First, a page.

The big news last month was the referendum in Iraqi Kurdistan. The outcome was an overwhelming victory for those who wanted independence. The aftermath was a disaster, and has thrown the Kurds back on the mercy of their enemies — and their friends. The Iraqi security forces, supported by the Iranian-backed militias of the Hashd Al-Shaabi, pushed into many of the areas the Kurds had held since beating back the Daesh assaults of 2014 and sometimes beyond, particularly around Kirkuk but also further to the west of Erbil, and simply expelled the Peshmerga. There was more fighting than some of the Kurds’ international partners admitted at the time. But without any unified political leadership, the Kurds could not withstand the military assault. Relations between — and maybe even more so within — the three leading Kurdish political parties, the KDP, the PUK and Gorran, already difficult after the presidential and parliamentary crisis of 2015, have been seriously embittered. Many in the PUK and Gorran, particularly the younger generation, blame the Kurdish President Masoud Barzani for overreaching. The KDP and even some older cadres in Sulaymaniyah blame the PUK and Gorran leaderships for selling out to Iran and Baghdad.
Many of the accusations the different sides trade ring true. Barzani did overreach. He was warned that he would not have international support if he went ahead. Equally it is also true that both Baghdad and more importantly Iran, through Qassem Soleimani and his lieutenants, exerted huge pressure on the leaders of the PUK and Gorran to abandon Irbil and by extension the KDP, surrender Kirkuk and withdraw their forces from other disputed areas.
In a sense this is history repeating itself. The Kurds have a collective memory of betrayal, in the 1920s by the British and French, who had promised a Kurdish state at Sevres only to reverse their promise (under huge Turkish pressure) at Lausanne; in the 1940s by the Soviet Union, which had encouraged them to carve out a state — the Mahabad Republic — only to leave them to their fate when a deal with Tehran became more important; in the 1970s by the US and Iran, who had supported a Kurdish rebellion against the Iraqi state only to ditch them when Iran and Iraq patched up their differences in the Algiers Accord. They also betray each other; the Kurdish civil war of the 1990s was only the last in a series.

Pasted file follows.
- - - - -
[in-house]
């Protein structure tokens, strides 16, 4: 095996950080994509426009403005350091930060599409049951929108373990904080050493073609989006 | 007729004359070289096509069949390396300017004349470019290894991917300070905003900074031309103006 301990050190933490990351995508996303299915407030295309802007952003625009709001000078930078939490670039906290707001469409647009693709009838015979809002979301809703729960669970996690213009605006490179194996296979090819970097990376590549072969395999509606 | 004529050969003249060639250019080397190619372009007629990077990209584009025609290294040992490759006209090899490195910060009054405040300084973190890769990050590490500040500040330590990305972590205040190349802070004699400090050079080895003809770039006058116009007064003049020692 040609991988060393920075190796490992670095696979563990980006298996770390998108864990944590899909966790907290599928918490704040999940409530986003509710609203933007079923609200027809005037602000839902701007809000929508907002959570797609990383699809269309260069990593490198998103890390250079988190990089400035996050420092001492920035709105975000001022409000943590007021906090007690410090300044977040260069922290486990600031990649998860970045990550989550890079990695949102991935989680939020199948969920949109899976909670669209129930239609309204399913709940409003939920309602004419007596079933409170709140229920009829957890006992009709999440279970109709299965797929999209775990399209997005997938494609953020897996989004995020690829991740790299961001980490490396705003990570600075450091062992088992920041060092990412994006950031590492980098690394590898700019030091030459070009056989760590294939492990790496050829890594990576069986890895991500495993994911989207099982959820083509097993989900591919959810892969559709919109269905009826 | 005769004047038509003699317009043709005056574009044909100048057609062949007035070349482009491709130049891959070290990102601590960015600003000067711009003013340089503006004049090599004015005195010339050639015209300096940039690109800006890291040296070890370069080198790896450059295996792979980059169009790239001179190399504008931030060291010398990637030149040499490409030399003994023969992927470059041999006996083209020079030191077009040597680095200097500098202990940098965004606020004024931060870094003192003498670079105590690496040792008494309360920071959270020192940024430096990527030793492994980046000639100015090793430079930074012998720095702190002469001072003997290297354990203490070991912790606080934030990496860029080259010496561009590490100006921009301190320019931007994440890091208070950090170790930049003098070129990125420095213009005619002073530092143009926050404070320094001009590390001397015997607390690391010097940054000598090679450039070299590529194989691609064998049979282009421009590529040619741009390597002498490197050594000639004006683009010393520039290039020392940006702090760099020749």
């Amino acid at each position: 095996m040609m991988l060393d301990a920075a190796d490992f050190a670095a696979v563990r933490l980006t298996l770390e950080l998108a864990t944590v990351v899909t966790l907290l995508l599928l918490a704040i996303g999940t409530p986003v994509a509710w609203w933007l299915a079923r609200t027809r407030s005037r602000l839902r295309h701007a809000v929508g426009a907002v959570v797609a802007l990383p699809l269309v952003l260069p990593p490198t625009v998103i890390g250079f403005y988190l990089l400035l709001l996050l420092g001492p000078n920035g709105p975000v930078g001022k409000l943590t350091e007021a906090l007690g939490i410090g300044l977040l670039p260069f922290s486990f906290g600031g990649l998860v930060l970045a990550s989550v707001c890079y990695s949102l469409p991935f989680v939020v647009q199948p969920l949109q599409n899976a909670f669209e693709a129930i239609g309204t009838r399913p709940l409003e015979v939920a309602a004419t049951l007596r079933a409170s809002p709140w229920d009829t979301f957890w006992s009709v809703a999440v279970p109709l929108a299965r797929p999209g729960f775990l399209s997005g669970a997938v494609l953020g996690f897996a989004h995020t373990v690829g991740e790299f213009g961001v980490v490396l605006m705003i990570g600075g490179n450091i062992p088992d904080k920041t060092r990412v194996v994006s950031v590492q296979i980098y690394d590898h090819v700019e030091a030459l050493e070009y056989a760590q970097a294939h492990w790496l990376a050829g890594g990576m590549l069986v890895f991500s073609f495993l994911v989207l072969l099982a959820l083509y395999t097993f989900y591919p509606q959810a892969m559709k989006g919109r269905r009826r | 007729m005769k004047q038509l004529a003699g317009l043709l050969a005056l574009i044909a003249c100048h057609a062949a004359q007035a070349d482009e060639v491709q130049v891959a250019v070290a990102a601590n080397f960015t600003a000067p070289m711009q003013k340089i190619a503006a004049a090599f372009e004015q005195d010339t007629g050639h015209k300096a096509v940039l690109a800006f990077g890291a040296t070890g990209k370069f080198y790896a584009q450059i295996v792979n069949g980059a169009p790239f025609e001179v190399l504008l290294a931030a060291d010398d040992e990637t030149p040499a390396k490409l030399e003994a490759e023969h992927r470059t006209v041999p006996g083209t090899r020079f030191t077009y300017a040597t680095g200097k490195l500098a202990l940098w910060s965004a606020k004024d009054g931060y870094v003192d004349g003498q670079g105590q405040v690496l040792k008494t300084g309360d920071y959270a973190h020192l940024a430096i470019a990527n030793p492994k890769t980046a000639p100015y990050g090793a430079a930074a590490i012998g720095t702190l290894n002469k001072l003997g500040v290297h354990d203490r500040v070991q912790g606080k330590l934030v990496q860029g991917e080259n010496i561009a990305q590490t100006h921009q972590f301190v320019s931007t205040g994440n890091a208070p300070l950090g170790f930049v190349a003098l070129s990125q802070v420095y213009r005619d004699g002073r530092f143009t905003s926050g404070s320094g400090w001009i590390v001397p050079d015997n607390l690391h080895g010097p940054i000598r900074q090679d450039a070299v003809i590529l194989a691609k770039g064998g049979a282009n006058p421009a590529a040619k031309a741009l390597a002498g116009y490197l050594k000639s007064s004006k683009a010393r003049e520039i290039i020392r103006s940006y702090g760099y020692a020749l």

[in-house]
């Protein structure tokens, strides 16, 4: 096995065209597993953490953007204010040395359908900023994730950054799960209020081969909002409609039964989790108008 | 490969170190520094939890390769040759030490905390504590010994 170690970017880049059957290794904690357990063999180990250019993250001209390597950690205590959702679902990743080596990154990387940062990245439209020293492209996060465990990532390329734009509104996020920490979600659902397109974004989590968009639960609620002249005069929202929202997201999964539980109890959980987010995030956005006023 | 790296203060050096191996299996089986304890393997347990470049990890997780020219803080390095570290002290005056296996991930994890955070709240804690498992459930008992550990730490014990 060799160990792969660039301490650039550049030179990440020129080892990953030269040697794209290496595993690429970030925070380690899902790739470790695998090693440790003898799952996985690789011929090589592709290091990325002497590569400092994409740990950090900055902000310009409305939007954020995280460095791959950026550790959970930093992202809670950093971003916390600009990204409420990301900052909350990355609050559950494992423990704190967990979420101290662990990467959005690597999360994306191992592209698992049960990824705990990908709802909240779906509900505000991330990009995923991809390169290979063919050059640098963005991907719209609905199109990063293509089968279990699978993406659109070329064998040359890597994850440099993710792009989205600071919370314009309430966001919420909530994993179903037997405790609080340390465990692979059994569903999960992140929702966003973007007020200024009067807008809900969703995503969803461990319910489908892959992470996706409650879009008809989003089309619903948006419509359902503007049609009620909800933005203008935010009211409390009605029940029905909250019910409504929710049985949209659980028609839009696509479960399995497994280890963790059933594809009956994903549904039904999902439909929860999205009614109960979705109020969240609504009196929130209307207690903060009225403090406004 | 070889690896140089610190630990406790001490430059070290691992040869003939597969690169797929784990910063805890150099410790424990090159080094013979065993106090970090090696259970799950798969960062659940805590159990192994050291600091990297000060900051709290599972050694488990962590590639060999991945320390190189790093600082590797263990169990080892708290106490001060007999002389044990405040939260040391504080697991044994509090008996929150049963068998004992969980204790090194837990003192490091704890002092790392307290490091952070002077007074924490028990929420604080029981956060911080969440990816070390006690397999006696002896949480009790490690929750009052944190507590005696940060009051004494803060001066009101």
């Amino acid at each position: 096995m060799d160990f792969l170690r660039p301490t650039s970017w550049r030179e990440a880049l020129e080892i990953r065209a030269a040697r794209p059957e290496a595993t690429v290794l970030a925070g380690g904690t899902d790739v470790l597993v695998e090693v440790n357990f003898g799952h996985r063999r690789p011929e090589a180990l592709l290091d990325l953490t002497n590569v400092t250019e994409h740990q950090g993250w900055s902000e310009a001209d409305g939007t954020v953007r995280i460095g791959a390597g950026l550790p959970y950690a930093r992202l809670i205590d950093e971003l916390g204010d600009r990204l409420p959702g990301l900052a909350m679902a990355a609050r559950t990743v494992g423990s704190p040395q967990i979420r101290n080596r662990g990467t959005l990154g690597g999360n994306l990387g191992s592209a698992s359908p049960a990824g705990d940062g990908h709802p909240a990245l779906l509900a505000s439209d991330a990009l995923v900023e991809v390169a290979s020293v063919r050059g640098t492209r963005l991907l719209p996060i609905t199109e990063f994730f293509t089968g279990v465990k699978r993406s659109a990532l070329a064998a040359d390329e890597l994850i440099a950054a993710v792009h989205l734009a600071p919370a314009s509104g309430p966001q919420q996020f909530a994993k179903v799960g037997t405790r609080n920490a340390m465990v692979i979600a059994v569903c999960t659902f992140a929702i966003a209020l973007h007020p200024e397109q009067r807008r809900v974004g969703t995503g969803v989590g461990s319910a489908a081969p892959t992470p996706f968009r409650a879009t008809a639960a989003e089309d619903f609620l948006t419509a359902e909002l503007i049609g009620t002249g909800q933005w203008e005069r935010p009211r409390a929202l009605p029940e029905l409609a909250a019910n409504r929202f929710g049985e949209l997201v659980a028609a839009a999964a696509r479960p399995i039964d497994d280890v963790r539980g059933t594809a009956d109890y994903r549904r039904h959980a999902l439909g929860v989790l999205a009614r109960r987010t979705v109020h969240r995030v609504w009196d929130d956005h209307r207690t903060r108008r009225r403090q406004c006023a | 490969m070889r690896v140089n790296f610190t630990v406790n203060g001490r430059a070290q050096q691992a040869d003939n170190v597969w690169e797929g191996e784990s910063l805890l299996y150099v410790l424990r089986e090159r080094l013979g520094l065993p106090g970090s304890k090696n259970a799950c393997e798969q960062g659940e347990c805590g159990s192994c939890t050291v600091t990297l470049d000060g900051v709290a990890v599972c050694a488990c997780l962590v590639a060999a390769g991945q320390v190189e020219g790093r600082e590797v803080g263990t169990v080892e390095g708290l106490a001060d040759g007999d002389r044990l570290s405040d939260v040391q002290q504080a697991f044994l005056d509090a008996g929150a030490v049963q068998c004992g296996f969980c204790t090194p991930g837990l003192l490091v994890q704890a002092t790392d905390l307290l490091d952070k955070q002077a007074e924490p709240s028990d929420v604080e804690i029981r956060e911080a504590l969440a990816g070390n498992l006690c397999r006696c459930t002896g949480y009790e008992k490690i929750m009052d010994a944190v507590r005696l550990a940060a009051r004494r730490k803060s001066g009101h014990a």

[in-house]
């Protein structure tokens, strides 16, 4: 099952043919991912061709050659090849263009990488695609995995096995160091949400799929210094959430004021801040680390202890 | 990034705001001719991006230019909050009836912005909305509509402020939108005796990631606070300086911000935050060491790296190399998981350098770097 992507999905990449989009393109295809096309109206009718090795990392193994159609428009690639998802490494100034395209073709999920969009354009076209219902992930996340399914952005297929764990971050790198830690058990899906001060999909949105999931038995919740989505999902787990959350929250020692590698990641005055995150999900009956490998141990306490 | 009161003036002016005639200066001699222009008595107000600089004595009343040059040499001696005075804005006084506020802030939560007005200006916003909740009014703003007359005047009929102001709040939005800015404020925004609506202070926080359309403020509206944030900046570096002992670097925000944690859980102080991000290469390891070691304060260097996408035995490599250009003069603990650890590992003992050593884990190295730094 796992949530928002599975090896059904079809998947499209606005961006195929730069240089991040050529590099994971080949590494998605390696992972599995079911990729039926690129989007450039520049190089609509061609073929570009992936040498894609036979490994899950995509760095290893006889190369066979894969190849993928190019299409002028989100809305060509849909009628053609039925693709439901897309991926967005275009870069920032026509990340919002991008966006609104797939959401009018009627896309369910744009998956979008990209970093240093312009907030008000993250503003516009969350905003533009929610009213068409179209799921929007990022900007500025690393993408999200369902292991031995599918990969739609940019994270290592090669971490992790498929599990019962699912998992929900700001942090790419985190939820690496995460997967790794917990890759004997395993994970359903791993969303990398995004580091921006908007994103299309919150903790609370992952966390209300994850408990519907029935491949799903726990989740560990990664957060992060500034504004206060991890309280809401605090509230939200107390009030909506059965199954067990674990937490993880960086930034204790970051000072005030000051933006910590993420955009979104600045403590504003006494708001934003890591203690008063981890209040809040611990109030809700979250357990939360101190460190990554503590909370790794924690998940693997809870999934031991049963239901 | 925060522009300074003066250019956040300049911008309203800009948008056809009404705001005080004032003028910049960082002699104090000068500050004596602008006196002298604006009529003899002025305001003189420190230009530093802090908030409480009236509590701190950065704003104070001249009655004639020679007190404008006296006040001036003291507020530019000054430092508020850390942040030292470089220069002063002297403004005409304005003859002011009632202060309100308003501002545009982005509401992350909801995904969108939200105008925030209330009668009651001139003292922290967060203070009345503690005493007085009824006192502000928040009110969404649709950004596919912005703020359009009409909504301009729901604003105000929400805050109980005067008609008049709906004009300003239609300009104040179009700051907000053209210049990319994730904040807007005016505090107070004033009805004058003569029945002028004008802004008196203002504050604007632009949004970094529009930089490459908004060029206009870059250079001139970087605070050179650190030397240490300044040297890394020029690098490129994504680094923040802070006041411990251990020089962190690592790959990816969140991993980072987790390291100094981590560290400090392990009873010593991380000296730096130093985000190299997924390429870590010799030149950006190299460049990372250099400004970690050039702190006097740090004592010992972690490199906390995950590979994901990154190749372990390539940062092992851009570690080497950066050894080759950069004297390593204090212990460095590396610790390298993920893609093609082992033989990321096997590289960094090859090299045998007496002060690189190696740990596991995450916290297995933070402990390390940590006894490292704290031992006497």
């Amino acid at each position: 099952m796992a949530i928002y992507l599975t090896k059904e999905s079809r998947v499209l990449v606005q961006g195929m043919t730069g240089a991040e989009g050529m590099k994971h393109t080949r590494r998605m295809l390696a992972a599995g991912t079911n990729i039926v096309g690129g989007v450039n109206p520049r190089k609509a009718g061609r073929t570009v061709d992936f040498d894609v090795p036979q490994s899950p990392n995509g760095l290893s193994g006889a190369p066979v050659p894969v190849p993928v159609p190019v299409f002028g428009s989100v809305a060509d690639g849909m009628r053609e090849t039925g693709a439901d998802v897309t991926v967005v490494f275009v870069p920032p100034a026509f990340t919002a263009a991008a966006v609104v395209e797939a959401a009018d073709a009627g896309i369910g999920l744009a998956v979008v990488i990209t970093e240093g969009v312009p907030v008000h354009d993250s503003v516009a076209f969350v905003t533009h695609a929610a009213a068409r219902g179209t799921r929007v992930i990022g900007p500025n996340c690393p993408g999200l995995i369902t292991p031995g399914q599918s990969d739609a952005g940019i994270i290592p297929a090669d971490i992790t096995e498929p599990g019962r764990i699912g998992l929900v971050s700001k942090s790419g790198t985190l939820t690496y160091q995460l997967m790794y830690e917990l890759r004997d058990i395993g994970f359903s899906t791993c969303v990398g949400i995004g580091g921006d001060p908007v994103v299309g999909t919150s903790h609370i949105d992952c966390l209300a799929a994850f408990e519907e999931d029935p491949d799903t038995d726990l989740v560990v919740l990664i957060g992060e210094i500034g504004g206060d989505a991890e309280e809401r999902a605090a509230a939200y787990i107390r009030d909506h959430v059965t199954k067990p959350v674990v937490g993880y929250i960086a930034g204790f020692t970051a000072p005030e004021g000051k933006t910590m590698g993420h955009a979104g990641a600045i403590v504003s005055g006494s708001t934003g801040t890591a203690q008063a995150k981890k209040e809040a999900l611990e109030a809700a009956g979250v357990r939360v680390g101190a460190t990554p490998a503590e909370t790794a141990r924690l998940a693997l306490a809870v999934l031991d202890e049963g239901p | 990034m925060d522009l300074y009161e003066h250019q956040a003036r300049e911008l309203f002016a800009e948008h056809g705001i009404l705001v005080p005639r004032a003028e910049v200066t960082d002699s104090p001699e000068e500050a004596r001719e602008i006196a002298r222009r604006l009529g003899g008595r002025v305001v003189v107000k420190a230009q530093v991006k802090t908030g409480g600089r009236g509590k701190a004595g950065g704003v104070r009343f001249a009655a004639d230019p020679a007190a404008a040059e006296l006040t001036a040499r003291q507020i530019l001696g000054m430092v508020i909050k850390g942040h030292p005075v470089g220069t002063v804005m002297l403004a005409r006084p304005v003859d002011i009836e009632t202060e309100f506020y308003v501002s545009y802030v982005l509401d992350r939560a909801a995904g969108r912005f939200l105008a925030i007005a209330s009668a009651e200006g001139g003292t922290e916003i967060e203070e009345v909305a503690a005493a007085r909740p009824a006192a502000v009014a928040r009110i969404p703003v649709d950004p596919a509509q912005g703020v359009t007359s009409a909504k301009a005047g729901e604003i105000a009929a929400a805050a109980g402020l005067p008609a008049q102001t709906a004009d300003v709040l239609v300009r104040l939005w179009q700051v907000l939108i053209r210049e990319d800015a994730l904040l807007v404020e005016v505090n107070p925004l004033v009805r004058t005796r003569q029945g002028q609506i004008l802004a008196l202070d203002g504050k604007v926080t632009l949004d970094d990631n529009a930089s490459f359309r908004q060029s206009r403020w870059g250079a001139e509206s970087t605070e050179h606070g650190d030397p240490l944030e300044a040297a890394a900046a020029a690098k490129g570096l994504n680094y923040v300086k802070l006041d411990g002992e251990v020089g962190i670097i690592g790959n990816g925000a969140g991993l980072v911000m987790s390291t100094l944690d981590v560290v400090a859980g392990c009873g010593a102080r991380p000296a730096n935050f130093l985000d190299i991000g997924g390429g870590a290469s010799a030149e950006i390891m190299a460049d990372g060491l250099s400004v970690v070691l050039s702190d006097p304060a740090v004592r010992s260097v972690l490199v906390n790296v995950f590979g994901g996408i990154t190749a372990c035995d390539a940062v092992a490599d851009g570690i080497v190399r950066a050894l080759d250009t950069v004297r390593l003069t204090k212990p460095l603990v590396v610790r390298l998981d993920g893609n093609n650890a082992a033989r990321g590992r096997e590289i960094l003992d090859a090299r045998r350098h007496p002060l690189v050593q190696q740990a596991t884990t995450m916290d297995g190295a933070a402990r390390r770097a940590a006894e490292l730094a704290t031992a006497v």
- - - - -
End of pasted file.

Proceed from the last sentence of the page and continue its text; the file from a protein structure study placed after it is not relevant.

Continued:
The problem is that this time the results of the Kurdish tendency to feud, their instrumentalization by neighbors and other international actors and their inability to overcome their geo-strategic constraints, caught between Turkey, Iran and the Arabs, with no access to the sea and — as they themselves say — no friend but the mountains, are far more consequential. This is not simply about the KRG; it is about the Middle East as a whole. The failure of the Kurdish referendum project has given Iran in particular an opportunity to weaken the one part of Iraq that has consistently been pro-Western and open for business. It has given them the ability to shape Kurdish politics not just inside Iraq but also in Syria — where the Syrian Democratic Forces will have drawn profound lessons from Barzani’s apparent abandonment by the US and the UK — and inside Iran itself. Links they have carefully cultivated with the PKK give the Iranians leverage inside Turkey. Iran has strengthened some of the key sectarian militias inside Iraq, including Asa’ib Ahl Al-Haq — a terrorist organization miraculously rehabilitated by Daesh — and Badr, who were quick to claim credit for securing Kirkuk and continue to consolidate around Tel A’far and south along the Syrian border towards Al-Qaim. It has shown Turkey that the US in particular will not stand with the Kurds if they have bigger interests at stake, a lesson they will apply in northwestern Syria, where they are seeking to make an extension of Kurdish control impossible.